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Electra starts commissioning Ontario battery materials recycling demonstration plant

Electric vehicles charge on the side of a street
In preparation for the black mass demonstration plant, Electra completed process development and engineering on recycling black mass material.

Electra Battery Materials Corporation has started commissioning its black mass recycling demonstration plant at its battery materials park located north of Toronto following the successful installation of material feed handling and lime delivery systems, two key circuits in Electra's hydrometallurgical process designed to recycle end-of-life lithium-ion battery materials.

"Automakers are looking for a closed-loop supply chain for their batteries and Electra's recycling process presents a compelling solution to move to a circular model for recycling end-of-life batteries and battery manufacturing scrap," says Trent Mell, CEO of Electra Battery Materials. "Consistent with our strategy, integrating battery materials recycling to our cobalt sulphate production activities at our refinery will not only serve as an important differentiator but will allow us to generate incremental cash flow while strengthening our relationships with various stakeholders that make up the North American EV supply chain.

"Pending completion of the demonstration plant and a review of project economics, success could pave the way towards the buildout of a 5,000 tonne per annum black mass processing facility within our battery materials park in Ontario using existing infrastructure, personnel, and lab facility. Additional capacity would be added through construction of additional modules as the market for recycled battery material expands."

Electra is currently retrofitting its existing cobalt sulphate refinery located in Temiskaming Shores, Ontario, to accommodate its proprietary hydrometallurgical process designed to treat black mass, a byproduct generated from the recycling of end-of-life EV and other lithium-ion batteries.

Under the parameters of the black mass demonstration, Electra plans to process up to 75 tonnes of material in a batch mode. Using its lab-tested process, Electra anticipates the recovery of high-value elements found in lithium-ion batteries, including nickel, cobalt, lithium, manganese, copper, and graphite.

Electra also anticipates the full commissioning of all equipment and circuits of the black mass recycling demonstration in the fall of 2022 with the full commissioning of the cobalt sulphate refinery expected in the spring of 2023. The company will provide regular updates on the status of its demonstration plant and commissioning efforts.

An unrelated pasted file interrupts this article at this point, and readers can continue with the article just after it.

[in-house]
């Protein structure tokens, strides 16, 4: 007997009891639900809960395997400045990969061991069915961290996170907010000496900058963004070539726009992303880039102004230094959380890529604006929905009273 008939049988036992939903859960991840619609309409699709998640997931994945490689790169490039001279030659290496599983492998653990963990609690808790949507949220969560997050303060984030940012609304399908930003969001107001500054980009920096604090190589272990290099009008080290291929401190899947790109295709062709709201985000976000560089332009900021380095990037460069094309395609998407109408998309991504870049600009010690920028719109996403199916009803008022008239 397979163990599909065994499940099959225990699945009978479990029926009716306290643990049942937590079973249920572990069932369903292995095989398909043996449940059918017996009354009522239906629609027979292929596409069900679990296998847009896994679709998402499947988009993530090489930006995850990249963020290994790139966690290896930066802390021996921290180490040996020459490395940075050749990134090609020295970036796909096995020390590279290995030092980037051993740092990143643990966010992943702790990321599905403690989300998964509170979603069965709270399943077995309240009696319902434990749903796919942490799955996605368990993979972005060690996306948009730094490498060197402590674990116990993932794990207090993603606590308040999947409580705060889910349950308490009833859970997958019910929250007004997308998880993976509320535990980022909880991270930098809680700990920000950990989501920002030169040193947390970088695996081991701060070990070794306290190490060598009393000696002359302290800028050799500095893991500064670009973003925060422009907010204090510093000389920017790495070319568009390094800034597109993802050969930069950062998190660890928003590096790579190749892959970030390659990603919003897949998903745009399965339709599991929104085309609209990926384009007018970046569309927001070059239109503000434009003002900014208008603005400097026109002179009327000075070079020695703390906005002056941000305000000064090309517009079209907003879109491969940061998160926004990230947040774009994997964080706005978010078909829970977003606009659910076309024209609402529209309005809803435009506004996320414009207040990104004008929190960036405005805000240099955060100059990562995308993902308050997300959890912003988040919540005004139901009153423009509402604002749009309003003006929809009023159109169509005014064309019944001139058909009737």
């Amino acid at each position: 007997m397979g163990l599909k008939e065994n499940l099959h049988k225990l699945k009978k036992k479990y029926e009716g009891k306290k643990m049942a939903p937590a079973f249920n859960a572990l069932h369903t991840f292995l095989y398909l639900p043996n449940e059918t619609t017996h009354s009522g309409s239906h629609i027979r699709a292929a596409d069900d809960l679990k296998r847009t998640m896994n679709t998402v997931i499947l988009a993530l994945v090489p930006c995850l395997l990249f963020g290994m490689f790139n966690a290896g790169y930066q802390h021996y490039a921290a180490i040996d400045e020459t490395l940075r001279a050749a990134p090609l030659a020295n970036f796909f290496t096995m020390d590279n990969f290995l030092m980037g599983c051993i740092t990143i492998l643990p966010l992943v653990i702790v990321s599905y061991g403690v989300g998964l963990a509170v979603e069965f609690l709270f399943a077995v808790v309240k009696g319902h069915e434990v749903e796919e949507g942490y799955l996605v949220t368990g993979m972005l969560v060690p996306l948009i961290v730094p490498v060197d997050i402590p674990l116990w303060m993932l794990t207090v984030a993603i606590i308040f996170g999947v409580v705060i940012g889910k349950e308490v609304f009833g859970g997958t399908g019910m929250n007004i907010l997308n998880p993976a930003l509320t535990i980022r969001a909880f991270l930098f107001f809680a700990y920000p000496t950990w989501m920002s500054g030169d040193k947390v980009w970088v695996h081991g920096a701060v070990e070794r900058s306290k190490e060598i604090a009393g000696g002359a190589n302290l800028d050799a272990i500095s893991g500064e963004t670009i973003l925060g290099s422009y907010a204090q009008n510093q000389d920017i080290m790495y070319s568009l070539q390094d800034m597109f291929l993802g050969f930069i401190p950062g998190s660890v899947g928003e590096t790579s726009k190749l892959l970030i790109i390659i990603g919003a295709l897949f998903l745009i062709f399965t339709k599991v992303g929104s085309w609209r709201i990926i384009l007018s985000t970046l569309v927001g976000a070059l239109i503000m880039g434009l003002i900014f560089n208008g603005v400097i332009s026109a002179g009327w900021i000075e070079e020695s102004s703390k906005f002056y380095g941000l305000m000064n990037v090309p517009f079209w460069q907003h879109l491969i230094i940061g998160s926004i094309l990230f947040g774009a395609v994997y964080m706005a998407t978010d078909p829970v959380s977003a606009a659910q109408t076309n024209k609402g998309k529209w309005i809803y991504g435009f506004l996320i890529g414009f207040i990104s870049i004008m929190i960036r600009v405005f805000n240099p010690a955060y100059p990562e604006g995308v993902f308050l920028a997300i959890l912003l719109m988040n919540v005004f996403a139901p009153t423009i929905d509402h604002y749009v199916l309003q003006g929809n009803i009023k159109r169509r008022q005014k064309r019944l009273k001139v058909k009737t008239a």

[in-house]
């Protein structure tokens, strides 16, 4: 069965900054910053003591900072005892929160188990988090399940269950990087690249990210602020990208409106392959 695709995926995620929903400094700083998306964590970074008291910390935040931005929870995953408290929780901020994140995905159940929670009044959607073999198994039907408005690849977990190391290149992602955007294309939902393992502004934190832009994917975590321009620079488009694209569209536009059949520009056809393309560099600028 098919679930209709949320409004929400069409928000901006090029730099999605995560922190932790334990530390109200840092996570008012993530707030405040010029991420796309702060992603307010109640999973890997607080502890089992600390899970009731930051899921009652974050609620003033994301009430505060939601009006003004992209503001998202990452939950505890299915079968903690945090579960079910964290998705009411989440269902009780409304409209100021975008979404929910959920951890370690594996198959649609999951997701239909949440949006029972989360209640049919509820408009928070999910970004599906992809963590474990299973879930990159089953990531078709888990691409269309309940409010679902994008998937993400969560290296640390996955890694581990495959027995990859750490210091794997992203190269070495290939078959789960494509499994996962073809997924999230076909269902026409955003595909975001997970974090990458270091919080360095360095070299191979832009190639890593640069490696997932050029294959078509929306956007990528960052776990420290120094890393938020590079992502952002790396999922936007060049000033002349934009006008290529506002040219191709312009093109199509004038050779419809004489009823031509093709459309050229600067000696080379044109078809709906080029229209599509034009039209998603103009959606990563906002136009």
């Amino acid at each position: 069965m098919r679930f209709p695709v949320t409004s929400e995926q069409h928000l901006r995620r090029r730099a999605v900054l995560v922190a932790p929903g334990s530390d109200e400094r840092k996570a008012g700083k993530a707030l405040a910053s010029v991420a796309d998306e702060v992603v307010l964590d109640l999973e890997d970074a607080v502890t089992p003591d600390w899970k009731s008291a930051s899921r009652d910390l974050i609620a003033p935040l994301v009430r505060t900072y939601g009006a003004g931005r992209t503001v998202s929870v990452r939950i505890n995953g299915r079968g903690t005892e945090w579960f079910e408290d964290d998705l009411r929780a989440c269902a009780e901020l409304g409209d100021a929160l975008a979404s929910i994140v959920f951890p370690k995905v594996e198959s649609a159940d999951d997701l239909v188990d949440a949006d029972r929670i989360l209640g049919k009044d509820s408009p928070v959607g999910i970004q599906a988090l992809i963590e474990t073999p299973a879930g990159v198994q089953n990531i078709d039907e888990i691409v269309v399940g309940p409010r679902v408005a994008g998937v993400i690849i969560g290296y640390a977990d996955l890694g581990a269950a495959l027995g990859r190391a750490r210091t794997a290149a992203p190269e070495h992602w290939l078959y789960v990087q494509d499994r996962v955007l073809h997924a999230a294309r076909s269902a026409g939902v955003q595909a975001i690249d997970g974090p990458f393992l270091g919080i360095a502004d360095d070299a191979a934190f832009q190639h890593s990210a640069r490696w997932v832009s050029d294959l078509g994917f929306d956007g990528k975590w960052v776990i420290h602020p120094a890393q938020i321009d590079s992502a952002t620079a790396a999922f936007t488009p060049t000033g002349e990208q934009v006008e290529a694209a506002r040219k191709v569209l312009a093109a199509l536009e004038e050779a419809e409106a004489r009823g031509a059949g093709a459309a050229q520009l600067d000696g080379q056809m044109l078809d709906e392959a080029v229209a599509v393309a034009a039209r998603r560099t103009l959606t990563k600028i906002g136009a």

In preparation for the black mass demonstration plant, Electra completed process development and engineering on recycling black mass material. Electra previously sourced black mass samples from suppliers in North America, Europe, and Asia, studied the feed characteristics, and developed a hydrometallurgical process route to recover contained lithium, nickel, cobalt, copper, and graphite. The test work was conducted using the facilities of SGS Labs in Lakefield, Ontario, and engineering was completed using the combined resources of Electra technical personnel, supported by process design engineers of Hatch Associates and mechanical and electrical engineering support by Bestech.

Electra's proprietary hydrometallurgical process has a low carbon footprint and produces stable non-acid generating tailings, thereby reducing environmental impacts while meeting or exceeding water discharge effluent criteria as stipulated by both federal and provincial regulations.

Electra completed a benchmarking study that indicates that the carbon intensity of the cradle-to-gate battery grade nickel sulphate produced from the recycled black mass using its hydrometallurgical process in a low-carbon electricity grid is lower than other feed options, including Class 1 nickel metal, nickel mixed hydroxide precipitate, or ferronickel.

In addition, the carbon intensity of nickel sulphate produced from recycled black mass at Electra's refinery, which uses hydroelectricity as its primary energy source, is less than 50 percent of the carbon intensity of nickel sulphate produced from mixed hydroxide precipitate when the source of energy relies on non-renewables such as coal-powered electricity. The refinery's primary power source is hydroelectric from Ontario Power Generation, resulting in nearly zero greenhouse gas emissions.

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Bay Adelaide Centre
333 Bay Street, Suite 2400, P.O. Box 20
Toronto, ON
CA, M5H 2T6


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